We all know the pressures that come from our hectic working lives. It often seems like there’s not enough time in the day to get things done, and to-do lists can feel never-ending.
When it comes to work-related stress, it is a significant and growing problem. Around six in ten workers experience increasing stress levels in their jobs, and this not only has a considerable impact on employees, but also greatly affects economies. To give just one example, each year, almost 14 million working days are lost in the United Kingdom due to work-related illness. The total cost of this loss is around £30 billion (RM160 billion) per year.
Neglecting the seriousness of this problem can only lead to a greater dip in productivity levels, as well as a further dent in the emotional well-being of employees.
As author and meditation teacher, Sharon Salzberg notes: “It’s hard to give from a source of depletion.”
Always switched on
The main source of this depletion stems from the tendency of our minds to constantly be on the go. Who has the time to be at peace when there are so many emails to attend to, deadlines approaching, demanding bosses to handle, and impatient clients to satisfy? And much of the pressures we have to juggle often comes in addition to our sizeable to-do list and our day-to-day duties.
With the demands of the job appearing to outstrip our supply of time, we spend much of the time we do have thinking ahead to the next task; and analysing past meetings, interactions and communications. In a nutshell, the workplace is notorious for encouraging our minds to wander.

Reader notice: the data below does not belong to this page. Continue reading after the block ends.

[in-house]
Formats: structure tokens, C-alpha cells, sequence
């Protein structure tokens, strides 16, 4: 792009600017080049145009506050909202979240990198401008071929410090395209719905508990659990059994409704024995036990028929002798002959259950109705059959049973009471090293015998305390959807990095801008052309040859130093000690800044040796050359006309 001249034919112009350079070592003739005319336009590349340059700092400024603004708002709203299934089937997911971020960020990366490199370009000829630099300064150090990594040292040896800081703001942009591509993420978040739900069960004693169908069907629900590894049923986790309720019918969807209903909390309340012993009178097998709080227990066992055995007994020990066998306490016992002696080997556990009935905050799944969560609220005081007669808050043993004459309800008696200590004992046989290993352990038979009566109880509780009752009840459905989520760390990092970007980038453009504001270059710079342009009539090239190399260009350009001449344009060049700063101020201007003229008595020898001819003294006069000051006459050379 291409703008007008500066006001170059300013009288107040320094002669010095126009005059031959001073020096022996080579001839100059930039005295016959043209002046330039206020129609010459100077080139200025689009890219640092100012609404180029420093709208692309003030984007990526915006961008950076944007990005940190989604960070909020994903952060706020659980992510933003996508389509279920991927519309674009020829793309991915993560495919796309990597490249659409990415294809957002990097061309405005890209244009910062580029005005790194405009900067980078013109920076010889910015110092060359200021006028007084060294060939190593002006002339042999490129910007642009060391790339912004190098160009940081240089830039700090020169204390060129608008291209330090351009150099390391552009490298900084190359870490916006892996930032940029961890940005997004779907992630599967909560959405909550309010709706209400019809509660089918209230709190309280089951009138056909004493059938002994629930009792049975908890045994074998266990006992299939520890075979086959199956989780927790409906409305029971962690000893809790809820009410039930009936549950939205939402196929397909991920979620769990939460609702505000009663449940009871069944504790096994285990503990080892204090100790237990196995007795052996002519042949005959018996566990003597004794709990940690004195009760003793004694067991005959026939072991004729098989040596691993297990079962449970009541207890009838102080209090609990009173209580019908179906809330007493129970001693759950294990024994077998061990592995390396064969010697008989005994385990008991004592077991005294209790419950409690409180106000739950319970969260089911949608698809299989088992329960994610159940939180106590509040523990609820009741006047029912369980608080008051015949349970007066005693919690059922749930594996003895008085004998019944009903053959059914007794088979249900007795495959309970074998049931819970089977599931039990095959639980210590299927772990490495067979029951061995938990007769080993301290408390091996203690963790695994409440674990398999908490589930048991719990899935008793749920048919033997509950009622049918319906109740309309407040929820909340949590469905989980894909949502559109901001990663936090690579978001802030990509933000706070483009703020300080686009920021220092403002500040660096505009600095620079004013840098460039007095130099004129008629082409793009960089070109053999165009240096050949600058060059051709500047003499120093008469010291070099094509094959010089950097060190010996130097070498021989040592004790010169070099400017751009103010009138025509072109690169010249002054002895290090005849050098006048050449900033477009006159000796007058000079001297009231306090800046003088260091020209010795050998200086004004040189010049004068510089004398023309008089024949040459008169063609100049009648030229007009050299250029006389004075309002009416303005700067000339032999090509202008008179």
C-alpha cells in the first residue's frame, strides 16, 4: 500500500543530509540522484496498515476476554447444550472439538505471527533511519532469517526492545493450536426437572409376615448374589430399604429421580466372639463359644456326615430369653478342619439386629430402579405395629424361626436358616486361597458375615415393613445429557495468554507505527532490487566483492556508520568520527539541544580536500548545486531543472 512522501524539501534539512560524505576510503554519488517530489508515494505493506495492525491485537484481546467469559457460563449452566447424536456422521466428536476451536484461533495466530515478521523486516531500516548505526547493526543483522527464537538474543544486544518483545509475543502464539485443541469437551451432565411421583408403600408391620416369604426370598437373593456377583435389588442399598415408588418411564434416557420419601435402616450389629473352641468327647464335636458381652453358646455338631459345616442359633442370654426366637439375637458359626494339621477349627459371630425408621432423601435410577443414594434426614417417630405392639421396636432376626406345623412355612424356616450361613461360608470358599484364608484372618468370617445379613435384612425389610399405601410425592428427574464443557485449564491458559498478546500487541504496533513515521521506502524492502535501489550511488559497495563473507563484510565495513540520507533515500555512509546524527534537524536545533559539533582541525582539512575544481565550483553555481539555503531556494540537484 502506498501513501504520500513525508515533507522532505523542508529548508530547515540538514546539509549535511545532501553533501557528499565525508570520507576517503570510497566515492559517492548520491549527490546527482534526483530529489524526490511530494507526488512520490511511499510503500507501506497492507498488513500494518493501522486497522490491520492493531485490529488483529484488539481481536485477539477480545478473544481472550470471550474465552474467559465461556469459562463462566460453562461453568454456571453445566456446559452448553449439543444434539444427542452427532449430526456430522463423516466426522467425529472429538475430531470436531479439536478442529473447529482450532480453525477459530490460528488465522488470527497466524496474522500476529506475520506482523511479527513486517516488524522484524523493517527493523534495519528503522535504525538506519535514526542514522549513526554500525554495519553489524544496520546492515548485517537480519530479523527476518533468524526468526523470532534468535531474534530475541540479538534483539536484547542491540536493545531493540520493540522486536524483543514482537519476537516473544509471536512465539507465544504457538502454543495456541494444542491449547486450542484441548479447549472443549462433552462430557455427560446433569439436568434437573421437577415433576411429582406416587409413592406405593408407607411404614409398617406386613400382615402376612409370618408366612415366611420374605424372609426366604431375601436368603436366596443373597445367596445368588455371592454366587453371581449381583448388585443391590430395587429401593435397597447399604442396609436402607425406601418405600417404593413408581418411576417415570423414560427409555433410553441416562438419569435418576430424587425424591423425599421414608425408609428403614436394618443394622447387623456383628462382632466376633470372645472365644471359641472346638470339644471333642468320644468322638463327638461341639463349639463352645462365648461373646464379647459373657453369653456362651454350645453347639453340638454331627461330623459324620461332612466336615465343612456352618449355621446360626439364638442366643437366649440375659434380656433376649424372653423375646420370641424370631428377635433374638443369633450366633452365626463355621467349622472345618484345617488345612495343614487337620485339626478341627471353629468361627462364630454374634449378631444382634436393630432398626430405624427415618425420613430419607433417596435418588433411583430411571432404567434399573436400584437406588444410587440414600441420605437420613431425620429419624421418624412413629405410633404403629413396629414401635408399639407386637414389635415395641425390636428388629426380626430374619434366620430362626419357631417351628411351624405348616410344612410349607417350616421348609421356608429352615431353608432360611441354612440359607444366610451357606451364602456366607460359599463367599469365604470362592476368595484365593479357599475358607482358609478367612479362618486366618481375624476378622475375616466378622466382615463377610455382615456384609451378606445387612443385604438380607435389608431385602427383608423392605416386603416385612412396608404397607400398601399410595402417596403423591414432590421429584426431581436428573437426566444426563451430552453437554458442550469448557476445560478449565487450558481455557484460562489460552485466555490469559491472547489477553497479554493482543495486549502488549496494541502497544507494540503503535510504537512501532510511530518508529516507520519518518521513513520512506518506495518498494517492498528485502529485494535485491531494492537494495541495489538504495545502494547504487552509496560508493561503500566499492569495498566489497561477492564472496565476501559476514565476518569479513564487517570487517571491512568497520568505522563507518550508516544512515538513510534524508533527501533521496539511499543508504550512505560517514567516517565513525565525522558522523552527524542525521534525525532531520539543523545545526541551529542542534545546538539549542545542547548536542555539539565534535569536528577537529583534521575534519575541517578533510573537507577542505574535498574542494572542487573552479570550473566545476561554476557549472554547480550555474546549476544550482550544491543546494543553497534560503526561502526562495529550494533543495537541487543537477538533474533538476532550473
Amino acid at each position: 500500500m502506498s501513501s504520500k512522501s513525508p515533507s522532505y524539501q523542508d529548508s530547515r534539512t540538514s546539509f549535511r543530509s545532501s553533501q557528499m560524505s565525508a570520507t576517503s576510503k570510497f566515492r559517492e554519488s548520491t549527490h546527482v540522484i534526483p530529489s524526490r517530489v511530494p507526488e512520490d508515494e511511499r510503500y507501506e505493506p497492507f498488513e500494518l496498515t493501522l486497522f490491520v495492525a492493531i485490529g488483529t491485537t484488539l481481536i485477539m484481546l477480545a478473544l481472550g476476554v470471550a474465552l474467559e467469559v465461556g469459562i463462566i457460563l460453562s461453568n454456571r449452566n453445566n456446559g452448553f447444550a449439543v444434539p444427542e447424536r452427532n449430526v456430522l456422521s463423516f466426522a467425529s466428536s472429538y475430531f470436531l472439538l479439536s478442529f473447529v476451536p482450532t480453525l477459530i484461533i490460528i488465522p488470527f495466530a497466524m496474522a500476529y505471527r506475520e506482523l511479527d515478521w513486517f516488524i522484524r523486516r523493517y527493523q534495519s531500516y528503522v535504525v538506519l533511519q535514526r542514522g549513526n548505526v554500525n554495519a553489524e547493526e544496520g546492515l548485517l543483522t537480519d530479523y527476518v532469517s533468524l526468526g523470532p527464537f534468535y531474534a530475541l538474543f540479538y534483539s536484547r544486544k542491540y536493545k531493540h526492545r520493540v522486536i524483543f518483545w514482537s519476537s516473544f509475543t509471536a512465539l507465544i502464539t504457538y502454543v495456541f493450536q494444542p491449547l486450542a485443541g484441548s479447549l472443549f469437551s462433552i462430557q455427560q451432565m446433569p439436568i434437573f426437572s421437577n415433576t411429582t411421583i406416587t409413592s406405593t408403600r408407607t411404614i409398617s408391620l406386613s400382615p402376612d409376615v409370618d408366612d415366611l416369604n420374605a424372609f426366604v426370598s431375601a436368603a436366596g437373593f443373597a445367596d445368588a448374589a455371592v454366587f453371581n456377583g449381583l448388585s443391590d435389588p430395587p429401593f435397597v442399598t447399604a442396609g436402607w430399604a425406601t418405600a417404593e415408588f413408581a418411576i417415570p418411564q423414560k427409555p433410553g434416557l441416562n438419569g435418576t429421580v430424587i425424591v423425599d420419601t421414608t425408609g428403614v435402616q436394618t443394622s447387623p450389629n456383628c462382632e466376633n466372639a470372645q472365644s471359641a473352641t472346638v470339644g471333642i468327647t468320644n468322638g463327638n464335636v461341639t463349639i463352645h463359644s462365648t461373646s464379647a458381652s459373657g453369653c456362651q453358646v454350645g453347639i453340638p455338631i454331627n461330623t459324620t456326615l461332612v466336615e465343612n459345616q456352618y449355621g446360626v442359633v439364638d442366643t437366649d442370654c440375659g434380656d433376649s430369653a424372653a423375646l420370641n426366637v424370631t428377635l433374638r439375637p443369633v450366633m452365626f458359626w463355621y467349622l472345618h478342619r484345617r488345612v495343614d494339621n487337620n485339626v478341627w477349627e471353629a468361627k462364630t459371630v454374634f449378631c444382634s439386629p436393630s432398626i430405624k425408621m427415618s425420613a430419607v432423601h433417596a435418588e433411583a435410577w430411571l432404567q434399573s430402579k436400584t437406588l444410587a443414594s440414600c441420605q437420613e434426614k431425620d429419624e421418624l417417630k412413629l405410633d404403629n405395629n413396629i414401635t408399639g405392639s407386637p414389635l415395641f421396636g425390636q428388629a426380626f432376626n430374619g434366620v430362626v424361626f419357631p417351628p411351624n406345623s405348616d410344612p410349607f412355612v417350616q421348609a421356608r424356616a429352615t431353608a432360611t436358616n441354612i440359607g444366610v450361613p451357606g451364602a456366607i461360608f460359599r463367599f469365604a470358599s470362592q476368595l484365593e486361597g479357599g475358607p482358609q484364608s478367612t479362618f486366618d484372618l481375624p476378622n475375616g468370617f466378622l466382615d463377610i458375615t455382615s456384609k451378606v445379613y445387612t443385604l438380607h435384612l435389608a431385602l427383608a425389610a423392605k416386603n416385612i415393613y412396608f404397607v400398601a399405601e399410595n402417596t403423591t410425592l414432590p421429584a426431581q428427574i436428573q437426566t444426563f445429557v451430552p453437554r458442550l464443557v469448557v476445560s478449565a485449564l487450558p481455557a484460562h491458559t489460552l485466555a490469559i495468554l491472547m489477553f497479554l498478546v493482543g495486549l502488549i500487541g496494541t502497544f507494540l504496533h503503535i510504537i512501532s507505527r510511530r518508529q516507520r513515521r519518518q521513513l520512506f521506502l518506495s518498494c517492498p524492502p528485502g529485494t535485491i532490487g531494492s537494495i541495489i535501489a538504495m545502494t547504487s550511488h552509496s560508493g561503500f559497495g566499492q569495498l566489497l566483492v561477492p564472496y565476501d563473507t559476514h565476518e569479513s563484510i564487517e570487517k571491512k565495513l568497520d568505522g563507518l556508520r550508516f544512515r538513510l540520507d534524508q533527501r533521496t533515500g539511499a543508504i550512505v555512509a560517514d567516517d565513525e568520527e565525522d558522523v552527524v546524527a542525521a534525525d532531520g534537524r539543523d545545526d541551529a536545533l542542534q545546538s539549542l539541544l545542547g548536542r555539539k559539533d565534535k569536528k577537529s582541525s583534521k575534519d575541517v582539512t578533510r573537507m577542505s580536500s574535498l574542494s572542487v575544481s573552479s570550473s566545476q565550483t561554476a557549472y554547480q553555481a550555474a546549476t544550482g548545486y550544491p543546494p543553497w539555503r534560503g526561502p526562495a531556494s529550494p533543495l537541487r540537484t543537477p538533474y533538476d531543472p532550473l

In a 2010 study, Harvard psychologists found that, on average, we spend almost half of our waking hours with minds that wander, which means that we spend many hours each day somewhere else, other than in the present moment.
In relation to the findings, the researchers discovered that wandering minds are also unhappy minds. And in turn, an unhappy mind leads to dissatisfaction and this sparks a rise in our stress levels which is caused by the release of the hormone cortisol. Cortisol, within the right context, is a useful hormone; it’s what induces the ‘fight or flight’ response when we need to get away from perceived threats. The hormone also raises our blood sugar levels and suppresses our immune system, which is why people under constant stress tend to report higher instances of illness.
When ‘small stresses’ snowball
Corrosive stress often comes about from an accumulation of the little annoyances that build up over time, rather than the experience of significant difficulties.
In the context of the workplace, perhaps a day comprising of a long and aimless early morning meeting, a rushed lunch due to an unexpected commitment, a disagreement with a colleague, a deluge of emails demanding attention, and being stuck in a traffic jam on the way home after a long day leaves us with mental exhaustion and a sense of dread as we look to the week ahead.
If there’s no pressure valve, the stress that is allowed to snowball is precisely what leads to significant mental health issues for us, and drives increasing economic losses for business.
If we consider that many people the world over experience a consistent flow of ‘small stresses’ without sufficient time to engage in renewal processes (e.g. going for a walk, meditating, going to the gym, watching a movie, reading for pleasure), we can see that mindfulness practice is a vital and beneficial method of allowing people to attend to their well-being.